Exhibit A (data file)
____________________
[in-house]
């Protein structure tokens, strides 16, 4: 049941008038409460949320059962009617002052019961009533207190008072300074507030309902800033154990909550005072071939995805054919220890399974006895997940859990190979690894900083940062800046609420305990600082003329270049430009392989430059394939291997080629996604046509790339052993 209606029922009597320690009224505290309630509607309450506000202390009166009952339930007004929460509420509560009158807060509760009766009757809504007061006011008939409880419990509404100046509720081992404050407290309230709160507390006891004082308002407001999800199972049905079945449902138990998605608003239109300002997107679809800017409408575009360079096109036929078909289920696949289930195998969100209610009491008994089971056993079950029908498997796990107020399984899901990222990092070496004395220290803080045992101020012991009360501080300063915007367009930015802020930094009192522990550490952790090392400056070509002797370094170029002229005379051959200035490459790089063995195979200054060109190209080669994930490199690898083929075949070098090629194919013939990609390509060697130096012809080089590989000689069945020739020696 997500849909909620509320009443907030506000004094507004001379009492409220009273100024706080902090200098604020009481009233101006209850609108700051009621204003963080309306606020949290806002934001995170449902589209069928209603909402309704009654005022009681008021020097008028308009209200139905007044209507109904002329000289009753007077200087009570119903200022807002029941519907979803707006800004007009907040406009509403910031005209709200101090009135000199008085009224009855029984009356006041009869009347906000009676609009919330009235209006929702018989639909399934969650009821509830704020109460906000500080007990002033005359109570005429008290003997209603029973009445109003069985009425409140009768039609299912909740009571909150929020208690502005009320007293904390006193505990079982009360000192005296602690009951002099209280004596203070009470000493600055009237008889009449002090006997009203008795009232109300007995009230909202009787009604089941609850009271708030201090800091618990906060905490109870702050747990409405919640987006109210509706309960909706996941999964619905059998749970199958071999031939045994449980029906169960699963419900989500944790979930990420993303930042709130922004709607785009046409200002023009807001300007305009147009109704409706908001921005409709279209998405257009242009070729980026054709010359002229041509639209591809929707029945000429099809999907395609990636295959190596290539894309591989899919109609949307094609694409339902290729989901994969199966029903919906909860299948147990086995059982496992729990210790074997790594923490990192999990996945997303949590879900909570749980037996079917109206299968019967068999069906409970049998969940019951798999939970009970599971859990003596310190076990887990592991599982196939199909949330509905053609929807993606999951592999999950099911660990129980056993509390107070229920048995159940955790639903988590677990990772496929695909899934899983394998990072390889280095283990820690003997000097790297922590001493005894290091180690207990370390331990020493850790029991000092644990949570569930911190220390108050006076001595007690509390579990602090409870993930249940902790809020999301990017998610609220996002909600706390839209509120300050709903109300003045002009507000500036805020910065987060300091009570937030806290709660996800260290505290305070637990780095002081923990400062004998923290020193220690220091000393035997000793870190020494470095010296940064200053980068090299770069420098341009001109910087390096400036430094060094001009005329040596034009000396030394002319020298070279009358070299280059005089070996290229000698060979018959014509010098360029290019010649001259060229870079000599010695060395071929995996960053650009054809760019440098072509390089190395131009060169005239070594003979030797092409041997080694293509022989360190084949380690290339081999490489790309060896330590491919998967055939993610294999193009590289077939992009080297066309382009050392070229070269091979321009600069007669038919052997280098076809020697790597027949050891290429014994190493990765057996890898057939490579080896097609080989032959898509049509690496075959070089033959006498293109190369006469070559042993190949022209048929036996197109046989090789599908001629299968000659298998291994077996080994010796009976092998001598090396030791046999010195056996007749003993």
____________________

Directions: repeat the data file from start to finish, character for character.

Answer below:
[in-house]
């Protein structure tokens, strides 16, 4: 049941008038409460949320059962009617002052019961009533207190008072300074507030309902800033154990909550005072071939995805054919220890399974006895997940859990190979690894900083940062800046609420305990600082003329270049430009392989430059394939291997080629996604046509790339052993 209606029922009597320690009224505290309630509607309450506000202390009166009952339930007004929460509420509560009158807060509760009766009757809504007061006011008939409880419990509404100046509720081992404050407290309230709160507390006891004082308002407001999800199972049905079945449902138990998605608003239109300002997107679809800017409408575009360079096109036929078909289920696949289930195998969100209610009491008994089971056993079950029908498997796990107020399984899901990222990092070496004395220290803080045992101020012991009360501080300063915007367009930015802020930094009192522990550490952790090392400056070509002797370094170029002229005379051959200035490459790089063995195979200054060109190209080669994930490199690898083929075949070098090629194919013939990609390509060697130096012809080089590989000689069945020739020696 997500849909909620509320009443907030506000004094507004001379009492409220009273100024706080902090200098604020009481009233101006209850609108700051009621204003963080309306606020949290806002934001995170449902589209069928209603909402309704009654005022009681008021020097008028308009209200139905007044209507109904002329000289009753007077200087009570119903200022807002029941519907979803707006800004007009907040406009509403910031005209709200101090009135000199008085009224009855029984009356006041009869009347906000009676609009919330009235209006929702018989639909399934969650009821509830704020109460906000500080007990002033005359109570005429008290003997209603029973009445109003069985009425409140009768039609299912909740009571909150929020208690502005009320007293904390006193505990079982009360000192005296602690009951002099209280004596203070009470000493600055009237008889009449002090006997009203008795009232109300007995009230909202009787009604089941609850009271708030201090800091618990906060905490109870702050747990409405919640987006109210509706309960909706996941999964619905059998749970199958071999031939045994449980029906169960699963419900989500944790979930990420993303930042709130922004709607785009046409200002023009807001300007305009147009109704409706908001921005409709279209998405257009242009070729980026054709010359002229041509639209591809929707029945000429099809999907395609990636295959190596290539894309591989899919109609949307094609694409339902290729989901994969199966029903919906909860299948147990086995059982496992729990210790074997790594923490990192999990996945997303949590879900909570749980037996079917109206299968019967068999069906409970049998969940019951798999939970009970599971859990003596310190076990887990592991599982196939199909949330509905053609929807993606999951592999999950099911660990129980056993509390107070229920048995159940955790639903988590677990990772496929695909899934899983394998990072390889280095283990820690003997000097790297922590001493005894290091180690207990370390331990020493850790029991000092644990949570569930911190220390108050006076001595007690509390579990602090409870993930249940902790809020999301990017998610609220996002909600706390839209509120300050709903109300003045002009507000500036805020910065987060300091009570937030806290709660996800260290505290305070637990780095002081923990400062004998923290020193220690220091000393035997000793870190020494470095010296940064200053980068090299770069420098341009001109910087390096400036430094060094001009005329040596034009000396030394002319020298070279009358070299280059005089070996290229000698060979018959014509010098360029290019010649001259060229870079000599010695060395071929995996960053650009054809760019440098072509390089190395131009060169005239070594003979030797092409041997080694293509022989360190084949380690290339081999490489790309060896330590491919998967055939993610294999193009590289077939992009080297066309382009050392070229070269091979321009600069007669038919052997280098076809020697790597027949050891290429014994190493990765057996890898057939490579080896097609080989032959898509049509690496075959070089033959006498293109190369006469070559042993190949022209048929036996197109046989090789599908001629299968000659298998291994077996080994010796009976092998001598090396030791046999010195056996007749003993």